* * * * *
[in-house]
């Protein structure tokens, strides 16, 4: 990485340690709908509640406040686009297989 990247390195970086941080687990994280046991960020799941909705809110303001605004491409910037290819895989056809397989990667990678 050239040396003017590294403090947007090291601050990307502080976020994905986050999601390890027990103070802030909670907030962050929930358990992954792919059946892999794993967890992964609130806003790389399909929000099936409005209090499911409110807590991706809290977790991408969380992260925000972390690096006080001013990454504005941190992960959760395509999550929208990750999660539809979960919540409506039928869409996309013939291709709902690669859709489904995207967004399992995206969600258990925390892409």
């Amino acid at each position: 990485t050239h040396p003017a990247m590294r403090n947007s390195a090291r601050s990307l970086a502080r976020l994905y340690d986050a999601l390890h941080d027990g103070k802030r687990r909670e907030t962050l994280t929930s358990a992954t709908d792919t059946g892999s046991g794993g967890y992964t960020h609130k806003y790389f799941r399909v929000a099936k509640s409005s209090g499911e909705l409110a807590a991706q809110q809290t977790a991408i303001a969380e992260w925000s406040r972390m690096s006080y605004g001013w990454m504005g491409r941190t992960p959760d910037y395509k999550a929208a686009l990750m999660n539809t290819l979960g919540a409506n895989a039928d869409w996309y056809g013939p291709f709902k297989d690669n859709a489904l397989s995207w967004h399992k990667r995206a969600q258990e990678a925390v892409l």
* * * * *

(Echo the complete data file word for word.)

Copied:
[in-house]
């Protein structure tokens, strides 16, 4: 990485340690709908509640406040686009297989 990247390195970086941080687990994280046991960020799941909705809110303001605004491409910037290819895989056809397989990667990678 050239040396003017590294403090947007090291601050990307502080976020994905986050999601390890027990103070802030909670907030962050929930358990992954792919059946892999794993967890992964609130806003790389399909929000099936409005209090499911409110807590991706809290977790991408969380992260925000972390690096006080001013990454504005941190992960959760395509999550929208990750999660539809979960919540409506039928869409996309013939291709709902690669859709489904995207967004399992995206969600258990925390892409």
């Amino acid at each position: 990485t050239h040396p003017a990247m590294r403090n947007s390195a090291r601050s990307l970086a502080r976020l994905y340690d986050a999601l390890h941080d027990g103070k802030r687990r909670e907030t962050l994280t929930s358990a992954t709908d792919t059946g892999s046991g794993g967890y992964t960020h609130k806003y790389f799941r399909v929000a099936k509640s409005s209090g499911e909705l409110a807590a991706q809110q809290t977790a991408i303001a969380e992260w925000s406040r972390m690096s006080y605004g001013w990454m504005g491409r941190t992960p959760d910037y395509k999550a929208a686009l990750m999660n539809t290819l979960g919540a409506n895989a039928d869409w996309y056809g013939p291709f709902k297989d690669n859709a489904l397989s995207w967004h399992k990667r995206a969600q258990e990678a925390v892409l």